Over the previous three months, I had been doing outbound sales to coaches and nonfiction authors mostly. Most were business coaches, and I wanted to stay in that category.
I also had some coaches interested in writing a book in the Mind & Body category. So I used those semi-warm leads who were interested in launching a campaign but hadn’t pulled the trigger yet. This was everyone who said yes but not now. I followed up and got a lot of them to say yes to the new contest deadline.
Streak for Gmail was my best tool. It allowed me to manage hundreds of potential authors in my pipeline, coordinate my email follow-ups, and write notes about who was likely to launch on my deadline and who would waste my time chasing them down.
Image: Streak for Gmail pipeline
5. I had a great offer.
I pitched the contest as a great fit for the authors and added the extra incentive with our publishing partners guaranteed to look at the top three launched campaigns with the most book pre-order copies in the contest.
That was a great way to activate warm leads and prospects and get them to say yes now and go for it. Everyone wanted access to good publishers, and dropping a couple of names from our partner list did the trick.
For anyone in my pipeline in Streak for Gmail, I created a similar unique pitch. If half of my prospects were Business topics and the other were Mind & Body topics, then I would only pitch the specific contest that they would fit with and tell them why it might be a fitting time.
I customized by follow up and made each person or author feel like we created the contest just for them. Which, in a way, we did.
6. I followed up weekly no matter what.
Sales happen in the follow-ups. If you don’t follow up with every interested reply every single week they will go cold.
I estimate 80% of my launches happened because I followed up with them when they were about to go cold and weren’t responding anymore.
I followed up with every prospect in my pipeline every week until they gave me a “No”: no excuses. This included leads who had gone cold. I of course also followed up with all my warm leads — authors who said yes — and made sure they were on track.
I sent them a different email, reminding them of the contest, and after 2–3 weeks of persistence, a few more authors had agreed to move forward. Once there, I set clear deadlines for them and held them accountable.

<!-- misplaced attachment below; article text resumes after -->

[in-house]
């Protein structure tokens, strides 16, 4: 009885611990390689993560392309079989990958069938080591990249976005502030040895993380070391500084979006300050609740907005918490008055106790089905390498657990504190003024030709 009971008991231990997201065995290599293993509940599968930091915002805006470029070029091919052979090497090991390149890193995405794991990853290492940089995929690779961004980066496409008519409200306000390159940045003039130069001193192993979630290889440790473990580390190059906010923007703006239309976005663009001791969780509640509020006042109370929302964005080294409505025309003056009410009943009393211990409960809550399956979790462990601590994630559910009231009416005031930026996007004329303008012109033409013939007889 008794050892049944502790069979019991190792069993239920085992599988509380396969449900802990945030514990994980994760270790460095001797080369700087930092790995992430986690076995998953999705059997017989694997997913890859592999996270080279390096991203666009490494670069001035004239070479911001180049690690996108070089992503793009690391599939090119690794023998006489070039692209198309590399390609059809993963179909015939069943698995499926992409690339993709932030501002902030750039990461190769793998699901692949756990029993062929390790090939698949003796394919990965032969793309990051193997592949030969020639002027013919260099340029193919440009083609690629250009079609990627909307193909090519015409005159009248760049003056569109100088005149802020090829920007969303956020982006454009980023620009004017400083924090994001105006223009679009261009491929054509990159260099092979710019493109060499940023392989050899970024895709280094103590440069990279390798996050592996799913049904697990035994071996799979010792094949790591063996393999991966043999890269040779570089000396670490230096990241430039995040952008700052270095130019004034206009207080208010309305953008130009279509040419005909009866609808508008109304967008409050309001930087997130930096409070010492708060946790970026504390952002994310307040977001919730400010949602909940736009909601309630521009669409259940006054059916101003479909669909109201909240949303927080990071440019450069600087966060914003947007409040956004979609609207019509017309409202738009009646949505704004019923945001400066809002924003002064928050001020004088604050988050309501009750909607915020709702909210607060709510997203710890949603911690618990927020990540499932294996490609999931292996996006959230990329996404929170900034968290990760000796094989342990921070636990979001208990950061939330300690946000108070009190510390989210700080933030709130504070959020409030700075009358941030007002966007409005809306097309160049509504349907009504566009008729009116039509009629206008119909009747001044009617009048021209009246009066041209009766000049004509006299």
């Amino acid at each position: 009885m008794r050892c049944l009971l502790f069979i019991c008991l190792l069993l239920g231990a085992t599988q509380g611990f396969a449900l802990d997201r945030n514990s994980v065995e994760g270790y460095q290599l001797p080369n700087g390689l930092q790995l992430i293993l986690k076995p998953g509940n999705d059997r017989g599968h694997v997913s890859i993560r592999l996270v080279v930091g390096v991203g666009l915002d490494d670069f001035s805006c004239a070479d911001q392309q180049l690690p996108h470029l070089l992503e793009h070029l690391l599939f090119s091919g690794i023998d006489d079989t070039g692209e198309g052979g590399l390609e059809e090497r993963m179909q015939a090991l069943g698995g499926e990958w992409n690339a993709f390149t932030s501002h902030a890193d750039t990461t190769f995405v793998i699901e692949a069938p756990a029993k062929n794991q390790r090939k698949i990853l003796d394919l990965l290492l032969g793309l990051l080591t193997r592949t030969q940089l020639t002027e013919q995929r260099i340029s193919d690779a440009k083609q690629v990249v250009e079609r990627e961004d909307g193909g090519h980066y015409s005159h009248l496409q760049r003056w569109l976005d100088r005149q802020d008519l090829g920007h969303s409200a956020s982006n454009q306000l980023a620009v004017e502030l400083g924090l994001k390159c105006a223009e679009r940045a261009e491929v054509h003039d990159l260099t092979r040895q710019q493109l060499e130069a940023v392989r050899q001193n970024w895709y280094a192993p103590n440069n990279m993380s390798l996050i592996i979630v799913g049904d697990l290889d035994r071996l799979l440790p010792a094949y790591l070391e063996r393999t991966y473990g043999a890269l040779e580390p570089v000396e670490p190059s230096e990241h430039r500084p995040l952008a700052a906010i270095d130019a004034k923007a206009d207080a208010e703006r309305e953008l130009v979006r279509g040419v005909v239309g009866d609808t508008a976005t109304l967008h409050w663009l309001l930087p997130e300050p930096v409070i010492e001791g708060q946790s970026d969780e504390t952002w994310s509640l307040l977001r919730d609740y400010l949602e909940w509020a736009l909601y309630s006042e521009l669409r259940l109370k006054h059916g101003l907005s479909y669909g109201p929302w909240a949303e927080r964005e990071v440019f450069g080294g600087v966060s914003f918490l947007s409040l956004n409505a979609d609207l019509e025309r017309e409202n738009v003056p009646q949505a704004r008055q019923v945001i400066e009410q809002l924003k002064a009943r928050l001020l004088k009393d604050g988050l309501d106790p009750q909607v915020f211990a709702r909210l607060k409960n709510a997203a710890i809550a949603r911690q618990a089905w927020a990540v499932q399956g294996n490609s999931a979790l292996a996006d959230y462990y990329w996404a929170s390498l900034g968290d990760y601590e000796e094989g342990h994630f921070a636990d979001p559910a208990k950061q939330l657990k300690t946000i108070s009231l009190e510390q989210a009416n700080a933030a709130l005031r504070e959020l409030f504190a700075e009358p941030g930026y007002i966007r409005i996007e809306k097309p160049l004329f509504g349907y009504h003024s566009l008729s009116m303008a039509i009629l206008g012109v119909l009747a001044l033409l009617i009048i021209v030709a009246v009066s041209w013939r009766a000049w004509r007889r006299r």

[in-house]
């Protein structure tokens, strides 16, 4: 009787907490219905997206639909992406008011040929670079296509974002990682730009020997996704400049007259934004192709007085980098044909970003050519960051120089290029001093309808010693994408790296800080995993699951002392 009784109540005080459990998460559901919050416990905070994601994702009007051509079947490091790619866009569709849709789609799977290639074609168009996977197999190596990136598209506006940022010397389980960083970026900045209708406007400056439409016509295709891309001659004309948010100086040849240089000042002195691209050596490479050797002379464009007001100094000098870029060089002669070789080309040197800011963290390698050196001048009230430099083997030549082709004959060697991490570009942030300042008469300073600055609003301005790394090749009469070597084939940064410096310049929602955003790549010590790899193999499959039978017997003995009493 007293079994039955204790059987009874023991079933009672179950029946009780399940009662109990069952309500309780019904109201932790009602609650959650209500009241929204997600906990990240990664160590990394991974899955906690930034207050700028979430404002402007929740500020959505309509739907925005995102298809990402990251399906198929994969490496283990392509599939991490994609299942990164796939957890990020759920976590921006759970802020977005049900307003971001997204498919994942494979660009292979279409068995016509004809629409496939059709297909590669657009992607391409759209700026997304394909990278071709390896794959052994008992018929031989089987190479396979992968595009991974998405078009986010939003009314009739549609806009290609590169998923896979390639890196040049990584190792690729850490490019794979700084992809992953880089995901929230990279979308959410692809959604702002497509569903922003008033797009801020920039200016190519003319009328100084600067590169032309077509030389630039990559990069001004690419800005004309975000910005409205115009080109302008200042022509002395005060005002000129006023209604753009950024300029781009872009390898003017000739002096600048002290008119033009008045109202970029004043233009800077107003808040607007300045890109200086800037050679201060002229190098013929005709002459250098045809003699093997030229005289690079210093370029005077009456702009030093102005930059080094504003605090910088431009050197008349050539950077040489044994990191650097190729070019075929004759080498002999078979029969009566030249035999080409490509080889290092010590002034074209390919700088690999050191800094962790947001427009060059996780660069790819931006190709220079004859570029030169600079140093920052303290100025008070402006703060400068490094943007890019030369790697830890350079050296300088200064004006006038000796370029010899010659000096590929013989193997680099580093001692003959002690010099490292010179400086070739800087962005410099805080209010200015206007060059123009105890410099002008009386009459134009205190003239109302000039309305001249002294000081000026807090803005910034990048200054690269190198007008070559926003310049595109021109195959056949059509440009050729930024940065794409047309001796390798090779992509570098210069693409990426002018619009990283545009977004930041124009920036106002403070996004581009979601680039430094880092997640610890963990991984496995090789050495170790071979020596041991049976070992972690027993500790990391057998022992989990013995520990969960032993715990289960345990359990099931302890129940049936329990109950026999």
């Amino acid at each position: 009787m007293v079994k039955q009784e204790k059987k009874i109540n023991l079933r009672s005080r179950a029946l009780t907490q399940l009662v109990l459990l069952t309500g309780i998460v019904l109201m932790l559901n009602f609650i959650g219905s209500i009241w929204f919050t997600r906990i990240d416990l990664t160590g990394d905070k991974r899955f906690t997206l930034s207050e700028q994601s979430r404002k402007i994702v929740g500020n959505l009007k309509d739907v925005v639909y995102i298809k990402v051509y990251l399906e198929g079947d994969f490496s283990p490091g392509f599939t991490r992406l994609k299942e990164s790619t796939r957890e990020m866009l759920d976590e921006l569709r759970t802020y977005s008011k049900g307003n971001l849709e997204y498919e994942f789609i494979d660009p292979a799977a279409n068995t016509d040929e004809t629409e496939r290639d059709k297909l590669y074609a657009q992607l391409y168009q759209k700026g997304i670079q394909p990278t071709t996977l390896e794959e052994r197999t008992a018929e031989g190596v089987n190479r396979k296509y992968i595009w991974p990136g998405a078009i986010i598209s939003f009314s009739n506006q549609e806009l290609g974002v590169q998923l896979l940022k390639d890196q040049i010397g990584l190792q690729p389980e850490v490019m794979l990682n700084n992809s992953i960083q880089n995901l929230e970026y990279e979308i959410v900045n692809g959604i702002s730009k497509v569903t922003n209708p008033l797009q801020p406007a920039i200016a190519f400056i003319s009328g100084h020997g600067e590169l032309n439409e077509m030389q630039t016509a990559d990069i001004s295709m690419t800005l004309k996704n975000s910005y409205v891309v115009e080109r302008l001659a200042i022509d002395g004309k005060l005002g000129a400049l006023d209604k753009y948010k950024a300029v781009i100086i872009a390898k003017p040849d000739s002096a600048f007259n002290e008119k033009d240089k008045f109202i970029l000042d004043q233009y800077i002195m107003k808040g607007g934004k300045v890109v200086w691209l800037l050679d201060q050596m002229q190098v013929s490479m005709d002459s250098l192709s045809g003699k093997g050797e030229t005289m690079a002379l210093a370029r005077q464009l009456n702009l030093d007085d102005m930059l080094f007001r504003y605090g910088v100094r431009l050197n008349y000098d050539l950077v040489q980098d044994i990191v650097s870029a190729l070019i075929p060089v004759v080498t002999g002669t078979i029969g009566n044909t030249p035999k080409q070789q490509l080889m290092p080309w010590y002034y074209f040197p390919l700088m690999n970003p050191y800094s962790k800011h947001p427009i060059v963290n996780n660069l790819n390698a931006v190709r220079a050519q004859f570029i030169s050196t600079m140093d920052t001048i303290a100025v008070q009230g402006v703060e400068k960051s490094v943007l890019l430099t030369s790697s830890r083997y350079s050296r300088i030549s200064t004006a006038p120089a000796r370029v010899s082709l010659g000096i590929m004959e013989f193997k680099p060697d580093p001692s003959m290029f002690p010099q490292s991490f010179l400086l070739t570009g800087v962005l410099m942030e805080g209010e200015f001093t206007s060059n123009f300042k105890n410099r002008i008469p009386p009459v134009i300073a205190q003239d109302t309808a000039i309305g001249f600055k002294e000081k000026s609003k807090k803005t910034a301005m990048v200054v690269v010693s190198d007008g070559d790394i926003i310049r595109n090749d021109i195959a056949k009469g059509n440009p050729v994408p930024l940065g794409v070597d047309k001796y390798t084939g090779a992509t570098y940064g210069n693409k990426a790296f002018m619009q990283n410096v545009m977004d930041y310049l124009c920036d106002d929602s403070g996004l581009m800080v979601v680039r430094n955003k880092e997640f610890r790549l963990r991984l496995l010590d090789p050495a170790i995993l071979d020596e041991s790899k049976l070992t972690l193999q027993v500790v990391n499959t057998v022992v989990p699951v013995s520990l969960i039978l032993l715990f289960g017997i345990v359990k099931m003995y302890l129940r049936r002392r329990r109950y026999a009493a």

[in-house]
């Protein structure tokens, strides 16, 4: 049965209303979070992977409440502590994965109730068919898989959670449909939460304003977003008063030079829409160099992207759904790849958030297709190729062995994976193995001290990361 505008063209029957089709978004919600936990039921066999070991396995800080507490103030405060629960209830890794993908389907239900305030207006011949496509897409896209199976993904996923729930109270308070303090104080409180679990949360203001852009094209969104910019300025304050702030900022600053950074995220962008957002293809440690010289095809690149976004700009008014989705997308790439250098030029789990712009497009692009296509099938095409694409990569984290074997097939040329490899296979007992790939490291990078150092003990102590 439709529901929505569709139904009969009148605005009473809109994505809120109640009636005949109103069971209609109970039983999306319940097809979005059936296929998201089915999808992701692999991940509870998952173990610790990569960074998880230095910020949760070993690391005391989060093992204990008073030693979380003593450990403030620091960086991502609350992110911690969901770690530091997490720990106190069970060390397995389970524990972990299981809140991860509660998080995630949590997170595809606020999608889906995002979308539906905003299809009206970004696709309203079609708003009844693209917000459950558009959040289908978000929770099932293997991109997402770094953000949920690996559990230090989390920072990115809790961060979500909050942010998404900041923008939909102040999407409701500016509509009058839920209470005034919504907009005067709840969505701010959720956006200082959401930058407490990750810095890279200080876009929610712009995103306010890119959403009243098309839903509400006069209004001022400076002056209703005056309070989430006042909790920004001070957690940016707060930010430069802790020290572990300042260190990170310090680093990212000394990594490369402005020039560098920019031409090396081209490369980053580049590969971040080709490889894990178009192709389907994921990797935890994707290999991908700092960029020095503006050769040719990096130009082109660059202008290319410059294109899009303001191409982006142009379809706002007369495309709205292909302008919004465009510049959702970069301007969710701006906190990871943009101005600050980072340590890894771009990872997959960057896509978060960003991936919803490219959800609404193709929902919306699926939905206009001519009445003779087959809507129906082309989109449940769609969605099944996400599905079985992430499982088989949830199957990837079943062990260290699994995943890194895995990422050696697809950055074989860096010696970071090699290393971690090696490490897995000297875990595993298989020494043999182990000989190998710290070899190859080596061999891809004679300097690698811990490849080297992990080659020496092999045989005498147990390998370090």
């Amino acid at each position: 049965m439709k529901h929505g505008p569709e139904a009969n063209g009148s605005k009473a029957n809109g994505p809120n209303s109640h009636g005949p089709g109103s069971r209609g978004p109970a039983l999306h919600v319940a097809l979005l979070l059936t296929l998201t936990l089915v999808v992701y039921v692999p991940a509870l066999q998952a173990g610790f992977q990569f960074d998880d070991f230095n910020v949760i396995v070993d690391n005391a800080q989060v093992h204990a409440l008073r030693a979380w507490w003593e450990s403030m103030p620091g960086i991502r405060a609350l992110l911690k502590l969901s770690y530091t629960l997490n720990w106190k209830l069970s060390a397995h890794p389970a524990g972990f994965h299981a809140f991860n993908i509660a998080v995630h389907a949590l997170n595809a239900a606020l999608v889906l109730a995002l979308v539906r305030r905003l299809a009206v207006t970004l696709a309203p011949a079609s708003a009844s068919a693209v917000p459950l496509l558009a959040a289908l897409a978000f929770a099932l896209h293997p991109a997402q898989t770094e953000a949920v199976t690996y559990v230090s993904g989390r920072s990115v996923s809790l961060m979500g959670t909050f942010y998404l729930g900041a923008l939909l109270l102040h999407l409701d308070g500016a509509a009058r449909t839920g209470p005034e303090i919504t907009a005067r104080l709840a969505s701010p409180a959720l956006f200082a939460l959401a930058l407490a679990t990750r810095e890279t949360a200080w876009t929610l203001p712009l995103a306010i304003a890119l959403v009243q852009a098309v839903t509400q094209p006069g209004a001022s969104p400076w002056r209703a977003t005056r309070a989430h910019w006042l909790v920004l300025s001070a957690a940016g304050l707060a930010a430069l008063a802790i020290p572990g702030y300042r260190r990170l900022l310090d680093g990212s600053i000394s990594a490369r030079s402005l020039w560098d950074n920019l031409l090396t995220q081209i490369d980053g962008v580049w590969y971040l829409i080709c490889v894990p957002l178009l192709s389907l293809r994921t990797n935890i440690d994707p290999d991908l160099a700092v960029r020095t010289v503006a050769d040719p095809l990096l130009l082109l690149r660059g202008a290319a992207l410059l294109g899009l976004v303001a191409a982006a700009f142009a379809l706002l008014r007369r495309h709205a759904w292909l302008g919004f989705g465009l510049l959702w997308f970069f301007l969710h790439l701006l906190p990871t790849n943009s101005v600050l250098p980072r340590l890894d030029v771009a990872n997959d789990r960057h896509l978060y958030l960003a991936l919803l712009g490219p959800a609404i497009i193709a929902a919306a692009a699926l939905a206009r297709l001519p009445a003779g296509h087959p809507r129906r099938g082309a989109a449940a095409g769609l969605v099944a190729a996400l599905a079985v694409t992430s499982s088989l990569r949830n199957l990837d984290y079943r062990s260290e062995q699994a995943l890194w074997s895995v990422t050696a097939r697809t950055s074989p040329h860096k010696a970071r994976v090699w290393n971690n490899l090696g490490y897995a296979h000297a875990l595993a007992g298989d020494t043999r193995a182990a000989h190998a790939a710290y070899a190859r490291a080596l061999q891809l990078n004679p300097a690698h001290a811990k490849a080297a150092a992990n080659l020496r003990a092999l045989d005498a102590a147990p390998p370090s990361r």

By the way, the free version of calendly.com is all I needed, and it worked really well. Instead of having to discuss “a few times that work and then choosing the best one,” they just clicked, scheduled, and got a calendar notification.
7. I gave great customer support.
For the authors who said yes, holding them accountable meant still following up with each one every week until I knew they were ready to launch.
I knew exactly where all my prospects were in terms of account setup at all times. So when I followed up, I mentioned, “Hey, you still have your video to do,” or “Hey, you’re almost ready. Just need to finish a section on your campaign page,” etc. They reciprocated my detailed support and enthusiasm with work and planning of their own.
I would also offer to give feedback on account or campaign details and anything else they needed help with. And if they wanted to jump on a call, I made myself available. Many did, so I took many phone calls with very warm leads to help push them to the finish line.
I took 6–10 phone calls every single day. Many of these calls were about motivating the author and coaching them through the account set-up phase, which prepared them to do well and also gave them confidence that they could succeed during a launch.
Image: Weekly calendar meetings
8. I found prospects who said Yes Now.
I can prospect most efficiently when I know what type of person would be likely to be successful on the platform. This meant people and authors who are likely to have a good book idea and would say yes now.
I optimized my author curation and research for those who would likely launch their idea in the next 1–2 months. This was our sales cycle. And this is a yes now.
Based on our previous successful campaign and contest data, I knew there was a certain type of person who likely will do this: nonfiction authors, coaches, tech-savvy people with a mind for growth, business, and influence.
Why? Because they likely have experience growing their influence and have a following already. They likely already know what their unique message is, and they know that a book would boost their influence and credibility in their expertise. They also likely have a follower base who will respond once they launch.